The continent needs to step up efforts to improve road and rail networks, eliminate excessive border bureaucracy, corruption and violent conflicts if it is to achieve full economic integration under the African Continental Free Trade Area (AfCFTA).
These, according to Kwadwo Osei-Asante, a consultant to Ghana Chamber of Construction Industry (GhCCI) are critical factors that continue to hold back growth and integration across the region, and therefore require urgent attention if the continent is to unlock the full potential of a duty-free regional trading bloc.
“Looking at 54 countries coming to trade, if you don’t establish the necessary infrastructure, both hard and soft, it cannot be achieved. For the Chamber, our main focus is the hard infrastructure that drive the process,” he said.
The AfCFTA economic bloc is made up of about 1.3 billion people with an estimated combine GDP of US$3.4 trillion, but Mr. Osei-Asante, who spoke in Accra during the National Infrastructure Summit, believes that the region should prioritise infrastructure and eliminate excessive border bureaucracy and corruption so as to ensure seamless movement of goods and persons among member states.
The summit, a three-day event organised by the Chamber of Construction Industry under the theme: ‘The AfCFTA project financing and the construction industry in Ghana – myths or reality’, brought together players in construction and engineering space as well as government agencies to deliberate on how to position the local construction industry as a key player in the AfCFTA market.
He explained that just like the European Union, the continent needs to patiently but painstakingly build the infrastructure needed to reap the benefits of a duty-free regional trade market.
Aside transport infrastructure like train networks, road and air, he wants African states to also give attention to e-universities and virtual learning centres and energy sufficiency.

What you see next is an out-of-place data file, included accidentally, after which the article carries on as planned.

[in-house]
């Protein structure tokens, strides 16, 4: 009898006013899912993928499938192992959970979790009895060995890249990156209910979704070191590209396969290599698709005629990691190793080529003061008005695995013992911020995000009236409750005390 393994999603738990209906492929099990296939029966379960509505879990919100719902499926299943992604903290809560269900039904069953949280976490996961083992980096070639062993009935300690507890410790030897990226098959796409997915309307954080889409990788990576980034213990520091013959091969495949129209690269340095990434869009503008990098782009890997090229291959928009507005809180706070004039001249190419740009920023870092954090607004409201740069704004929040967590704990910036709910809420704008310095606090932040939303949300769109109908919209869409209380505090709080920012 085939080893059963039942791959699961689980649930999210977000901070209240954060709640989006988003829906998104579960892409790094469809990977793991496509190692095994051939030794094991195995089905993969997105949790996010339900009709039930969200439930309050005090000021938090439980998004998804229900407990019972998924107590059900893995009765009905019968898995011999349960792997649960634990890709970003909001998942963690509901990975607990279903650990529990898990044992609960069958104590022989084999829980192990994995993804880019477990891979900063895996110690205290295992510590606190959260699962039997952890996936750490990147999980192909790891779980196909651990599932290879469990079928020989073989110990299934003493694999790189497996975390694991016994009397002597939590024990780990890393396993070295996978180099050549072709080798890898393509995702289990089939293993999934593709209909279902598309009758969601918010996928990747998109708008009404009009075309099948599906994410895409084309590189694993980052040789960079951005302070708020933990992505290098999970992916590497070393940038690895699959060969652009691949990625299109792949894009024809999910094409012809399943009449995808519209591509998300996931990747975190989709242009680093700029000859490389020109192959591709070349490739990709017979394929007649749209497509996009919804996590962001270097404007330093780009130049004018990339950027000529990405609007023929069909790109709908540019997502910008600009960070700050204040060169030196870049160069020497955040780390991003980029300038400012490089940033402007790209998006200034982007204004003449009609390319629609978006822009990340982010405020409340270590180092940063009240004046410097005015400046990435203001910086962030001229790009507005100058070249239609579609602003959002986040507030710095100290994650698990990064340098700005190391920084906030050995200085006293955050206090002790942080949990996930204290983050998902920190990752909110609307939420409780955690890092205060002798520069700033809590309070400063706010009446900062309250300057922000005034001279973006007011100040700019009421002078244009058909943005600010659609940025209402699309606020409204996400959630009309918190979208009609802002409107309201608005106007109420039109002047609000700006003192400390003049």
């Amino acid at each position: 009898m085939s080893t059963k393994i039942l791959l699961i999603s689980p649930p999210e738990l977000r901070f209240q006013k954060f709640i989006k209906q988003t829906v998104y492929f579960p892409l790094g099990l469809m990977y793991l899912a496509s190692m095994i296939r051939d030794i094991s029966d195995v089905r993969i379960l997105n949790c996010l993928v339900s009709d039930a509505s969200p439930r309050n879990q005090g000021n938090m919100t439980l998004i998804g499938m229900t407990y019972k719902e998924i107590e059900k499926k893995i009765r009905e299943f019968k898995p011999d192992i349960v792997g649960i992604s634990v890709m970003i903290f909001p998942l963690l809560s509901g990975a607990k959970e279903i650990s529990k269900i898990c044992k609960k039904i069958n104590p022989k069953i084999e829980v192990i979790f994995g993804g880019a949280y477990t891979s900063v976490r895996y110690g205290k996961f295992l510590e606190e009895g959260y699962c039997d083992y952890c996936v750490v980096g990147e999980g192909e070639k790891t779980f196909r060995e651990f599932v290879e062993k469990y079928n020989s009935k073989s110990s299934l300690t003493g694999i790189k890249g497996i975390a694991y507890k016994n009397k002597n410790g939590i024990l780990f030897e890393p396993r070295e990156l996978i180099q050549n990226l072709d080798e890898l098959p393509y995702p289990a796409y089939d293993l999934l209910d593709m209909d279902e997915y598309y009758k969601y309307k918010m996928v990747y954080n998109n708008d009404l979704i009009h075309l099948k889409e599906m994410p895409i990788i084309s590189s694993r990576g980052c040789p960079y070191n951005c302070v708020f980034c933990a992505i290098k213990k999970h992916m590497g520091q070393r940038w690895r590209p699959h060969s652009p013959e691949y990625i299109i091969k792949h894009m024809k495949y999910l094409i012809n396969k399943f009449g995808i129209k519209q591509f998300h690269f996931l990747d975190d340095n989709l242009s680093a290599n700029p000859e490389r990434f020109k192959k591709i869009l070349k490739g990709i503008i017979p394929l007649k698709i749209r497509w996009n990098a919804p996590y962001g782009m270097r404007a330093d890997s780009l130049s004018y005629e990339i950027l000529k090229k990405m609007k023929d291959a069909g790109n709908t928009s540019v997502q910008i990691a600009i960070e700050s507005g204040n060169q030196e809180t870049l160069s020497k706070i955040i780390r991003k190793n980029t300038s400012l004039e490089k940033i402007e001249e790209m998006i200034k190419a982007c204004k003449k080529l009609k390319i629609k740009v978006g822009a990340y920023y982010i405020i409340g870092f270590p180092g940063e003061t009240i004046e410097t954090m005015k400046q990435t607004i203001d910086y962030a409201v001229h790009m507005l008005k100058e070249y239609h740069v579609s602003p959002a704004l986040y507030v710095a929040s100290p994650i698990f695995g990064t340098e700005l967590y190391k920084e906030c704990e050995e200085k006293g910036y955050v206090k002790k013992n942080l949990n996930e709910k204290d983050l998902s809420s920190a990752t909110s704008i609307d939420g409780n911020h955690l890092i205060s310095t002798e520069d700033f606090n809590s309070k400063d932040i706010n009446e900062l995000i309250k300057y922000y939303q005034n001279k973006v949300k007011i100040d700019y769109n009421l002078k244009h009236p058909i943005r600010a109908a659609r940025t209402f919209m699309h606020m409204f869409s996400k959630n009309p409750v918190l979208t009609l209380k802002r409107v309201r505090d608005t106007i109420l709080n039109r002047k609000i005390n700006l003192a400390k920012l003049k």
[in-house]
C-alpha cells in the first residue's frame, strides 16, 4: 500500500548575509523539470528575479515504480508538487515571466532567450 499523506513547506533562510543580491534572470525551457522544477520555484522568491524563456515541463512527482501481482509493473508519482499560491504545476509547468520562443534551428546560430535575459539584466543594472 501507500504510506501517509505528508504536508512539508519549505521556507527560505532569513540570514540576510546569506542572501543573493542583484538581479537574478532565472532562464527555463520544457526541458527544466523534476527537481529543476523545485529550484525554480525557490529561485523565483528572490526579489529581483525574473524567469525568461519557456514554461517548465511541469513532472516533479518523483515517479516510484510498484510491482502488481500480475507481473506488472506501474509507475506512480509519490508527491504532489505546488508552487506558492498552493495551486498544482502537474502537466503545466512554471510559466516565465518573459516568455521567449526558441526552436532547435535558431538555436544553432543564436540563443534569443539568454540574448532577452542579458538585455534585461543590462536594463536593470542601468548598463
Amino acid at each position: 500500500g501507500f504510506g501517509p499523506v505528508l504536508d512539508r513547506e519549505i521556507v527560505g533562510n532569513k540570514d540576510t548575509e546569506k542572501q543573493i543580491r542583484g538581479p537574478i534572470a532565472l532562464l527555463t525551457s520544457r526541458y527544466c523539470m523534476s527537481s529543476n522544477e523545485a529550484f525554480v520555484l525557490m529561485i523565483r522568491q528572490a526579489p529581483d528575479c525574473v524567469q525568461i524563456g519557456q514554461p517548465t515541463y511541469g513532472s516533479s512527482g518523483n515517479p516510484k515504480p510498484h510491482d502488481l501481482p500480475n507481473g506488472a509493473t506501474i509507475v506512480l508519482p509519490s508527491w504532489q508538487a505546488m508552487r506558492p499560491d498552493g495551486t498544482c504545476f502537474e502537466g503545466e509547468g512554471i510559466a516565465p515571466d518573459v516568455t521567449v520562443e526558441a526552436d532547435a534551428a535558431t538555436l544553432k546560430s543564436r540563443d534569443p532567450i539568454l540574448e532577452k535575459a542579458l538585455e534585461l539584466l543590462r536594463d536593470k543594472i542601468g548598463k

According to the Chamber, more also needs to be done to provide a level playing field for local contractors to be able to compete with their peers within the continent.
Specifically, the Chamber wants harmonised standards and lower lending rate, which it believes are critical to avoid foreign contractors taking over the local market.
Partner government deliver ‘Year of Roads’ initiative
For his part, the Minister of Roads and Highway, Kwasi Amoako-Atta, urged local contractors to rally behind government’s ‘Year of Roads’ initiative and play their role in ensuring its success.
He underscored the need for unity among contractors in order to be able to take full advantage of the free trade area.
“Government appreciates your good effort in bringing all contractors together. Contractors are the movers and shakers of the economy so if you all come together, you can imagine the help Ghana’s economy will derive. We all know that 2021 is the Year of Roads and I want you to partner the government to deliver this policy and develop good roads for Ghanaians,” he said.
“This summit gives the positive impression that you are prepared to partner the government in developing and delivering quality infrastructure service for this nation. This is a sure way of achieving the nation’s goals for the construction sector to leverage on the opportunities created for the country through the setting up of the AFCFTA,” the minister added.
He reiterated government’s commitment to undertaking infrastructure projects and assured them government will continue to engage as key players in its infrastructure drive.
Corroborating the minister, Kwabena Agyepong (Ing), who was the chairman of the event, emphasised the need for Ghanaian contractors to present a united front in their dealings.
He disclosed that contractors are the backbone of every economy and that local contractors recognize the power they wield in the economy.